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Brave New World
Aldous Huxley
We Can Remember It for You Wholesale
Philip K. Dick
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Murder in the Marais (Aimee Leduc Investigation)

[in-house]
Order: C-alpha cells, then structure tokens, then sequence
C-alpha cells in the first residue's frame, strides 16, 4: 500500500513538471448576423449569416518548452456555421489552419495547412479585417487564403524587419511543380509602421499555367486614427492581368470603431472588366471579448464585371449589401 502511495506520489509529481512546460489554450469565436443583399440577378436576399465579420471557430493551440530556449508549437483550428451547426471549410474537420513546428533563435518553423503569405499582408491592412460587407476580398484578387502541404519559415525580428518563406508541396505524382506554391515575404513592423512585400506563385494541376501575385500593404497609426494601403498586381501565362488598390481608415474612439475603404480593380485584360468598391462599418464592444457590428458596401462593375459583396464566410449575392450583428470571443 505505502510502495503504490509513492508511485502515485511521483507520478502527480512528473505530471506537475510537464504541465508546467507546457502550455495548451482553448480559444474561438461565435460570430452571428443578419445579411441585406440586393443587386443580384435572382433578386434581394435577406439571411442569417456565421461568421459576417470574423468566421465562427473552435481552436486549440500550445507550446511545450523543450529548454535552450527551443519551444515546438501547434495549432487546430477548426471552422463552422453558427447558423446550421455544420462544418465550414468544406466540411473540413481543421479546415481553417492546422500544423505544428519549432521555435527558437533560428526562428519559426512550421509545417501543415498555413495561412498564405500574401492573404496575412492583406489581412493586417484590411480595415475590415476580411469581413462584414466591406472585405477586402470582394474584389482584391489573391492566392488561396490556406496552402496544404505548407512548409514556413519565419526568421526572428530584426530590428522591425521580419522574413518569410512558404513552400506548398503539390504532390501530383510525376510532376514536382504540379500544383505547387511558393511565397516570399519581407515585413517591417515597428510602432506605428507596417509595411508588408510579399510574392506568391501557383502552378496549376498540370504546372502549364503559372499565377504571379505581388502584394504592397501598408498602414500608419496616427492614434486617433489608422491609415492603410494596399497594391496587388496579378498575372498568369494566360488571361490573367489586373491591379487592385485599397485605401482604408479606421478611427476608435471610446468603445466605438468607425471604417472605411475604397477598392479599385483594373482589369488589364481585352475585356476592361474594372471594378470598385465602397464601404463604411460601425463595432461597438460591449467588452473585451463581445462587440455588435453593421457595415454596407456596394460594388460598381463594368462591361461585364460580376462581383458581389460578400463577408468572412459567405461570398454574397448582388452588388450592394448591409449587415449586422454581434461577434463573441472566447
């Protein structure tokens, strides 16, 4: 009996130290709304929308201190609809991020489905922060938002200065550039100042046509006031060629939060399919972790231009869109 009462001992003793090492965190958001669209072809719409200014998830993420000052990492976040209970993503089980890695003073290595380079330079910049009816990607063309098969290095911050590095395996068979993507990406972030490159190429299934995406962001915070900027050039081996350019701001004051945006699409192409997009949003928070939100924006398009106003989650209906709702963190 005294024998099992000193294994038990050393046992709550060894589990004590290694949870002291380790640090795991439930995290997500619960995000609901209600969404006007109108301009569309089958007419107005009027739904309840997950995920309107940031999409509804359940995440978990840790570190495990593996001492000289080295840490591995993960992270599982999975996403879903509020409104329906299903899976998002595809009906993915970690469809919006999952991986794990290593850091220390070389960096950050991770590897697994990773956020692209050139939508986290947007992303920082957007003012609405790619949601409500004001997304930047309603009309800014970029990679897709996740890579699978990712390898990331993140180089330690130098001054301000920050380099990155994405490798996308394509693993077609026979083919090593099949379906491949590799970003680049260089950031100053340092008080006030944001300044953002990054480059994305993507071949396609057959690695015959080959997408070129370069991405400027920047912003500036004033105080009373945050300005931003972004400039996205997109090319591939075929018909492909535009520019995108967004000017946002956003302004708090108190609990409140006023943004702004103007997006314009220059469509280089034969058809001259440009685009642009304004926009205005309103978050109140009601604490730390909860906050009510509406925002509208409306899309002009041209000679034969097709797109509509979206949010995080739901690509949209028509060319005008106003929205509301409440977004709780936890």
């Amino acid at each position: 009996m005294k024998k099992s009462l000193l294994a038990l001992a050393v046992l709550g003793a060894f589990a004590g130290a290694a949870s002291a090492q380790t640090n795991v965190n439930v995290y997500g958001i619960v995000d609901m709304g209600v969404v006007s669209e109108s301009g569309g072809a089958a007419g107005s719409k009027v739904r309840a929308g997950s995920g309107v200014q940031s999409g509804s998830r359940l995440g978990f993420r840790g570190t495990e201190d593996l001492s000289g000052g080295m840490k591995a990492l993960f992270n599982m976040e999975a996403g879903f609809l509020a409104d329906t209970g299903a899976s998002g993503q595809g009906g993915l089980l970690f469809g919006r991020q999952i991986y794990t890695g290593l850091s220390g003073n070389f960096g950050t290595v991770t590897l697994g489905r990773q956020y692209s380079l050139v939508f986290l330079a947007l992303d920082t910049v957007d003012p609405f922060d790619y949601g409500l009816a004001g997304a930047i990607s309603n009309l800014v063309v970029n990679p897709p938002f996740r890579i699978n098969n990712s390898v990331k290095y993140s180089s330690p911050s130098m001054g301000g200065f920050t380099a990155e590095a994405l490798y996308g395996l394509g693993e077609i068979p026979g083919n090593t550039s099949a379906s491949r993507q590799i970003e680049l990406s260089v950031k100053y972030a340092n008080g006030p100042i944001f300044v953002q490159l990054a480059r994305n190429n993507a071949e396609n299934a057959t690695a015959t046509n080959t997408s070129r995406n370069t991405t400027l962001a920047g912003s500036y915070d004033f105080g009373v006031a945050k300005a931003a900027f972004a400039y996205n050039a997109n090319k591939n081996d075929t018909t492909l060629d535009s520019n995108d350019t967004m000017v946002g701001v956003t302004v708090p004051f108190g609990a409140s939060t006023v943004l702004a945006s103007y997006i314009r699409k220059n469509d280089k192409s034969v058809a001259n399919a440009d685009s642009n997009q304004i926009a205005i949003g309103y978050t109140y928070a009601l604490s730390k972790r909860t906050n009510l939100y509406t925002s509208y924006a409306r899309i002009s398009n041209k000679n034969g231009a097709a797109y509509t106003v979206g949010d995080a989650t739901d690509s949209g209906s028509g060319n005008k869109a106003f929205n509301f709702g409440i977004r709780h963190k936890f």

Murder in the Marais - Cara Black There is a nice vegetarian restaurant in The Marais, next to a Lesbian night club. We used to go to the restaurant as the other veggie place we found was seriously cramped. I haven’t been back to Paris since Minty was born and I turned Vegan. I hope to fit in a trip later this year, in the Winter, when it’s quiet. Anyway…Gary Corby, writer of the superb Pericles Commission, recommended Cara Black’s books to me. I felt a little conflicted – I’m writing about a Parisian detective and so is Cara, and she’s got the jump on me. I subscribed to a blog she contributes to: and found her pieces interesting. I still didn’t read her book. I bought it and put it on my shelf – and stared at it. It was on my To Read list but always low down. I didn’t want to admit it but I was jealous. Then I moved house and I pulled this book out of the packing box and decide to read it. I’m not jealous any more – although I should be. It was a fantastic book. Luckily I find I don’t get jealous of good writers I get jealous of the bad ones who make loads of money. I don’t know how much money Cara Black makes but what ever it is she deserves more. I haven’t order the next book yet as I’m in new kindle owner mode and book 2 isn’t available in kindle format (although later books are)Recently I read a couple of Lee Child books (review here). I enjoyed them for what they were but they weren’t my kind of book. The Murder in The Marias is my kind of book and it was every bit the thriller that Lee Child’s books are. It doesn’t come across like that from the blurb or the cover the Aimée Leduc is secretly an action hero. She scales Parisian buildings in designer suits, ducks for cover as Nazi thugs snipe at here in court yards, and she breaks into Government buildings to make use of their computer networks.This book is about Paris’ murky past – the war and collaboration. It is only since the 80′s that the French have begun to acknowledge that collaboration was widespread. The myth of the resistance held sway until then. There was a resistance of course but it was not universally supported by every man, woman, and child as de Gaul may have had you believe. The Milice were probably more zealous in their rounding up of Jews than the Gestapo in France. This book reveals some of that. It shows the collaborators who sold out friends and family and then carried on as if nothing had happened. It also shows how the ‘That was then, why go dredging it all up’ attitude is a dangerous one indeed. And whilst exploring the dark side of Paris we also explore Paris itself and for all her reluctant Action Hero antics, Aimée is a detective and this book is a detective novel.I don’t want to reveal anything about the novel which may act as a spoiler – so I won’t. The main character is well developed – although if you are more stylish than me (not possible I hear you gasp) then you may get a few more of the references. I wasn’t totally convince by the bits which were in French and then followed by their English translation. It is hard to write a book set in a foreign country when it is not written in that language. How do you remind you readers that this is not New York or London but Paris – where they speak French. I say I wasn’t convinced but I did like working out what the French meant before reading the English don’t be put off by this I am talking about 6 or 7 words every couple of pages). Again – without revealing any of the novel itself – I liked the way the ends were tied together. I liked the character of the German minister and how his previous visit had been as an SS officer. I felt the story held together well. I’ll even break my Kindle buying streak to buy the next in the series.You should go out and buy this book today you don’t even have to go out to do it – buy on line)